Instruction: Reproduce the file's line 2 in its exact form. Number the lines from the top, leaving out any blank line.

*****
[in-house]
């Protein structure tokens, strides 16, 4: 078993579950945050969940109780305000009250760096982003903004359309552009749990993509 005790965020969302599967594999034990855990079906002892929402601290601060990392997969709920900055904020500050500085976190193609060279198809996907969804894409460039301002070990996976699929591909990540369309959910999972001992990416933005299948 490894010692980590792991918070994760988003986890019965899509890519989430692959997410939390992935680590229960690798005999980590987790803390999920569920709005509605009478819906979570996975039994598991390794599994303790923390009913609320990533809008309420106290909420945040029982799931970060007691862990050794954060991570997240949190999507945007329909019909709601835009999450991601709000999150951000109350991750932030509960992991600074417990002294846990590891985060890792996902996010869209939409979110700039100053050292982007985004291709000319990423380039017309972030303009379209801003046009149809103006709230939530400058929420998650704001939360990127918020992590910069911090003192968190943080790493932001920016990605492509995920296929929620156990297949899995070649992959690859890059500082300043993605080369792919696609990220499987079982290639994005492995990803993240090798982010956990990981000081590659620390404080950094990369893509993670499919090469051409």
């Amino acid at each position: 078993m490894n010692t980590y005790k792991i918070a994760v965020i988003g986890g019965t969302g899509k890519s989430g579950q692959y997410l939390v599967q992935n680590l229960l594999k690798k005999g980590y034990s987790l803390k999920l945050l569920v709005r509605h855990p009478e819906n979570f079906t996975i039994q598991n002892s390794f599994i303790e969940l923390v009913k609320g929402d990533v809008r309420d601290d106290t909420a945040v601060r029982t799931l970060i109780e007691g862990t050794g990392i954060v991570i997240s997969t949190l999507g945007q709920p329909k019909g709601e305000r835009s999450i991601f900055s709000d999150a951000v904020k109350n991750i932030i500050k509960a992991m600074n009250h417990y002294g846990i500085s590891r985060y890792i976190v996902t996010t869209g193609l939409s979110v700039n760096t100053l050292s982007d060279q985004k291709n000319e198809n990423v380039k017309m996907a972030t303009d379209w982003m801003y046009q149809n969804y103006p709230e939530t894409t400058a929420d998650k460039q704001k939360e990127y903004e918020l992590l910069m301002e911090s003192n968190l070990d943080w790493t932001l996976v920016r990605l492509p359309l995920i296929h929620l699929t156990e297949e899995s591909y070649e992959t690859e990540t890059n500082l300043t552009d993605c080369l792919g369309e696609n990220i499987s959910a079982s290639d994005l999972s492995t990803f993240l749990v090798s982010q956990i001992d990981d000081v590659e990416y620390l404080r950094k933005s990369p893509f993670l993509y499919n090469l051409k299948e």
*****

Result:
């Protein structure tokens, strides 16, 4: 078993579950945050969940109780305000009250760096982003903004359309552009749990993509 005790965020969302599967594999034990855990079906002892929402601290601060990392997969709920900055904020500050500085976190193609060279198809996907969804894409460039301002070990996976699929591909990540369309959910999972001992990416933005299948 490894010692980590792991918070994760988003986890019965899509890519989430692959997410939390992935680590229960690798005999980590987790803390999920569920709005509605009478819906979570996975039994598991390794599994303790923390009913609320990533809008309420106290909420945040029982799931970060007691862990050794954060991570997240949190999507945007329909019909709601835009999450991601709000999150951000109350991750932030509960992991600074417990002294846990590891985060890792996902996010869209939409979110700039100053050292982007985004291709000319990423380039017309972030303009379209801003046009149809103006709230939530400058929420998650704001939360990127918020992590910069911090003192968190943080790493932001920016990605492509995920296929929620156990297949899995070649992959690859890059500082300043993605080369792919696609990220499987079982290639994005492995990803993240090798982010956990990981000081590659620390404080950094990369893509993670499919090469051409």